HOPE LEAVES LOTS OF GOOD MEMORIES
America lost one of its greatest personal attributes this week with the death of Bob Hope at age 100. The vaudeville performer-turned-radio comedian-turned actor was the consummate showman. He contributed more to Americans' well-being over the course of his life than most people can dream of doing.
Bob Hope was an American icon. His impact on America is worthy of national recognition. A National Day of Hope seems in order.
Most of Americans are well aware of Hope's contributions to society. For nearly 80 years he was a constant in Americans' lives, through his vaudeville act, his radio shows, his movies and his television specials. Many of us grew up with Hope and Crosby's "Road'' movies, either at theaters or on television. His TV specials brought laughter into our lives. Christmas wasn't Christmas without Bob Hope Christmas specials; the last one aired in 1996.
What he meant to America and the free world was exemplified by his tours to perform for our troops abroad starting in 1941 and continuing through the Gulf War in the early 1990s. Hope reflected his name, and Americans were and will always be grateful.
The show will go on, but it won't be the same without Bob Hope. The world will miss him.
Oregon's Legislature and governor have demonstrated they are intent on getting drunk drivers off the road.
The Legislature passed, and the governor has signed, House Bill 2885, which revokes, rather than suspends, the license of a driver when there's a third conviction for driving under the influence.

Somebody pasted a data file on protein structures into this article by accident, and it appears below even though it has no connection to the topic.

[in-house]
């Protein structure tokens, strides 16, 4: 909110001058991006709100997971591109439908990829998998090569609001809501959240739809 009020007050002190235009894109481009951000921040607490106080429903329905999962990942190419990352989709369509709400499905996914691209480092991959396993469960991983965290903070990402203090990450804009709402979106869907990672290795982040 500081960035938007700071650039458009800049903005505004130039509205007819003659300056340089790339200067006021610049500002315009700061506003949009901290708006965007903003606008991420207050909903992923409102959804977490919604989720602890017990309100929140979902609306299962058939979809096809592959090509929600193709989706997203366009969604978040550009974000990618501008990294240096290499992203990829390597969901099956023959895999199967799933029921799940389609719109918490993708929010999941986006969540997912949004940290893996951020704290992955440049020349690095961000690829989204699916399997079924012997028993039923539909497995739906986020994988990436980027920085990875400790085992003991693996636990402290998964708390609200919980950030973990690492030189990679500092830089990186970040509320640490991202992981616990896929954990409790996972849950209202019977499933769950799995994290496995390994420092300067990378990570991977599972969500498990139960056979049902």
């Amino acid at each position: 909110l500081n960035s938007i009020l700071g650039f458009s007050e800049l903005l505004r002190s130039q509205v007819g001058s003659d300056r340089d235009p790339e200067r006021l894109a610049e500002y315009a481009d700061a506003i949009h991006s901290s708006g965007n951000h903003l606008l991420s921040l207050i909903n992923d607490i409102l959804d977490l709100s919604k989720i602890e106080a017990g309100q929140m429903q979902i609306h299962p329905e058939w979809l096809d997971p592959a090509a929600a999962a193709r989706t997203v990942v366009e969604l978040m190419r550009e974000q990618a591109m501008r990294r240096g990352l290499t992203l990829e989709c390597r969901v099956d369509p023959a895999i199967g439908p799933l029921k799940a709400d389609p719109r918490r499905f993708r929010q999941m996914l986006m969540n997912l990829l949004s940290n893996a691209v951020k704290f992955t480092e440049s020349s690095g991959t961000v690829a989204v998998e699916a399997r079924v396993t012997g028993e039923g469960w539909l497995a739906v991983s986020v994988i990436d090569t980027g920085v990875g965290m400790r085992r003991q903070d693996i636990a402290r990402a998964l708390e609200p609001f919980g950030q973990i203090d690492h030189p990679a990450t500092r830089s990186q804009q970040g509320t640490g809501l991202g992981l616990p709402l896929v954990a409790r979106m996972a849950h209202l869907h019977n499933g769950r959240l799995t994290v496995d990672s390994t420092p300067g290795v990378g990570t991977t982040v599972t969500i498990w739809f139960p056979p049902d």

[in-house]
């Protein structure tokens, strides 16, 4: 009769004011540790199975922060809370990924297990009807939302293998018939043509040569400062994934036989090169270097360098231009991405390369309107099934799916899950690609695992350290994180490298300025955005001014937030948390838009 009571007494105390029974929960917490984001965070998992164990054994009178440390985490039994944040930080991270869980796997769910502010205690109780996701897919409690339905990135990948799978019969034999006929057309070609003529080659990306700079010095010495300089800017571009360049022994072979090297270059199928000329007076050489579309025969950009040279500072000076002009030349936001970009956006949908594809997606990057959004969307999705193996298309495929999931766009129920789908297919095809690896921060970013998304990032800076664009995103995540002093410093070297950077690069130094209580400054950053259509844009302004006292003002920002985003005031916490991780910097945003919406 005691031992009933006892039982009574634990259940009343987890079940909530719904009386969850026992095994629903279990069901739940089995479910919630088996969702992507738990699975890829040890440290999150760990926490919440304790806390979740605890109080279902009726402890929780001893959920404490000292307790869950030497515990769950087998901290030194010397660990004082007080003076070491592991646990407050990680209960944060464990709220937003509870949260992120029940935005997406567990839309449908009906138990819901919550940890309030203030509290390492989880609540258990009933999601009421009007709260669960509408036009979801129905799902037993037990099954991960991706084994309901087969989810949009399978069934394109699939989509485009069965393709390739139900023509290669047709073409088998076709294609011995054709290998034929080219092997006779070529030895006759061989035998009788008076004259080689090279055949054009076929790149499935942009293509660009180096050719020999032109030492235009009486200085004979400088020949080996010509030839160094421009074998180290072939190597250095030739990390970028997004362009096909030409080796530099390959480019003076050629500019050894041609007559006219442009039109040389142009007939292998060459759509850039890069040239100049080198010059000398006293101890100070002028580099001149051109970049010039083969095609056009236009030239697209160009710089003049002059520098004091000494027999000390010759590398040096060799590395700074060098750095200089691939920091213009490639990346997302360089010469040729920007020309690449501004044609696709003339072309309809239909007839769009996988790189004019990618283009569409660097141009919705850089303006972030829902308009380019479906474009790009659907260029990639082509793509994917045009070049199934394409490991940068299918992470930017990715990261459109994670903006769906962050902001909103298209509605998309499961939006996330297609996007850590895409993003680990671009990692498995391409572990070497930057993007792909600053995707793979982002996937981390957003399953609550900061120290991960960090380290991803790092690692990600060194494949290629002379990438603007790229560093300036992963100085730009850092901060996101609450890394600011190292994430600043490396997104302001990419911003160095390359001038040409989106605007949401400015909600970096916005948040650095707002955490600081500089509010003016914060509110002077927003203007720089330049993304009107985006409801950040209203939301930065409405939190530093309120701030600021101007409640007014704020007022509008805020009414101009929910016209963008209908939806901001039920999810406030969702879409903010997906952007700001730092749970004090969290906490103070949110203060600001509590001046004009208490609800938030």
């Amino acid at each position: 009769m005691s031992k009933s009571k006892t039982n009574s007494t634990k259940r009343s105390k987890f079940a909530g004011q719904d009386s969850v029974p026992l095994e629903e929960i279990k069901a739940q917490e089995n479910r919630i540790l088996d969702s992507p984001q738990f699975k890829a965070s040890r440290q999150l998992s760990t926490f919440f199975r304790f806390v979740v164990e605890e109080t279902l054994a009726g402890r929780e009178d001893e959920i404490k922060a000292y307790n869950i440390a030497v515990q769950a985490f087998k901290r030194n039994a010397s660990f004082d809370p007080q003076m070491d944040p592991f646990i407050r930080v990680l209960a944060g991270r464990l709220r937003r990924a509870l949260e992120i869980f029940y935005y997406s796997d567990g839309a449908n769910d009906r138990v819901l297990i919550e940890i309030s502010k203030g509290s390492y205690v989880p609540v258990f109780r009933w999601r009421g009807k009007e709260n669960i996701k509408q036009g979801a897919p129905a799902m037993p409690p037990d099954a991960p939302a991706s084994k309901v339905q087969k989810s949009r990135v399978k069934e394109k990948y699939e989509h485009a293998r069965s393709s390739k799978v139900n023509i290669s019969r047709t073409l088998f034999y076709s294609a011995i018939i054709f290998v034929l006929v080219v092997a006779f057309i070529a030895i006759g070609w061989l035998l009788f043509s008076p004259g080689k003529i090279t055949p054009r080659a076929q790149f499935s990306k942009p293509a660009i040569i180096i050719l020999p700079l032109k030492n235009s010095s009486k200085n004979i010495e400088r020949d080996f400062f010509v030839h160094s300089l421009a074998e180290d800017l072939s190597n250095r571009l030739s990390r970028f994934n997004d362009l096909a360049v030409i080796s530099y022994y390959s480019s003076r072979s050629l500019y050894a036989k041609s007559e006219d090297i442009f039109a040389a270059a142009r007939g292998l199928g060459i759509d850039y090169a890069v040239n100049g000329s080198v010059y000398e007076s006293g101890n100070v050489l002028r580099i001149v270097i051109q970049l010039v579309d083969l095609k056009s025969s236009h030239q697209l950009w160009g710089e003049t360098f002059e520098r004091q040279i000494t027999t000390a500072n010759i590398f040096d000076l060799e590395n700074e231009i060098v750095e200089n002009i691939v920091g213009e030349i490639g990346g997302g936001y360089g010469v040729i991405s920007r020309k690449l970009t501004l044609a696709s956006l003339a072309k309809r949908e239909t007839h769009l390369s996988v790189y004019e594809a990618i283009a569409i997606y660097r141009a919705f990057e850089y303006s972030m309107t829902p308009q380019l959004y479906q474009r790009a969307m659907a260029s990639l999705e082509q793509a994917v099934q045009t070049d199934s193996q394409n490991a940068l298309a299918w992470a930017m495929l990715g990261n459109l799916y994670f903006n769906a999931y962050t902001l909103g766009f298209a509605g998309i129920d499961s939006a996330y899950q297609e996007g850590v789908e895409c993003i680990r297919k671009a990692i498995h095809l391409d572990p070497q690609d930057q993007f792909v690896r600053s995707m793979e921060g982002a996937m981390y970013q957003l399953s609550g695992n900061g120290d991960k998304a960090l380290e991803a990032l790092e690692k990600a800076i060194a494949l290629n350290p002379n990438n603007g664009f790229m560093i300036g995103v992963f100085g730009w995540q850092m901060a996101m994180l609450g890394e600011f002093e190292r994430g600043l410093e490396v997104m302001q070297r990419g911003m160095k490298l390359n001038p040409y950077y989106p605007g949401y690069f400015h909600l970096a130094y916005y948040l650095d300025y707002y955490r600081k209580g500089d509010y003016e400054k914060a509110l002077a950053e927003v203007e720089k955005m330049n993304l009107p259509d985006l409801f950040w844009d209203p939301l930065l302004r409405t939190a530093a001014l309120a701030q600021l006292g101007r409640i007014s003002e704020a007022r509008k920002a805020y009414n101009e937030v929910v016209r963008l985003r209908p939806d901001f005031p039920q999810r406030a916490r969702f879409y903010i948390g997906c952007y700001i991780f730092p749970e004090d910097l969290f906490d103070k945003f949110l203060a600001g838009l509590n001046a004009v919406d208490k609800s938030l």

Let's turn to the dictionary for a moment and take a look at that word "revoke." Webster says revoke is "to annul by recalling or taking back."
What that means for any of our readers who might try to get behind the wheel or a car after chugging down three or four beers or three or four shots of whiskey and are arrested is that their license is gone. Poof. The person can no longer drive. The privilege has ended, and not just suspended for a period of time.
Oregon will be the better for it. DUII-related accidents claim nearly 200 lives a year here.
We'll have to see how HB 2885 does in the next year or two in getting drunken drivers off the road. If motorists still haven't figured out that they cannot mix alcohol with getting around in their car or pickup truck, then the Legislature could take a tougher step. Licenses could be revoked after the second conviction for drunken driving.
A tough DUII law is necessary. It's all about saving lives. It's all about keeping families together.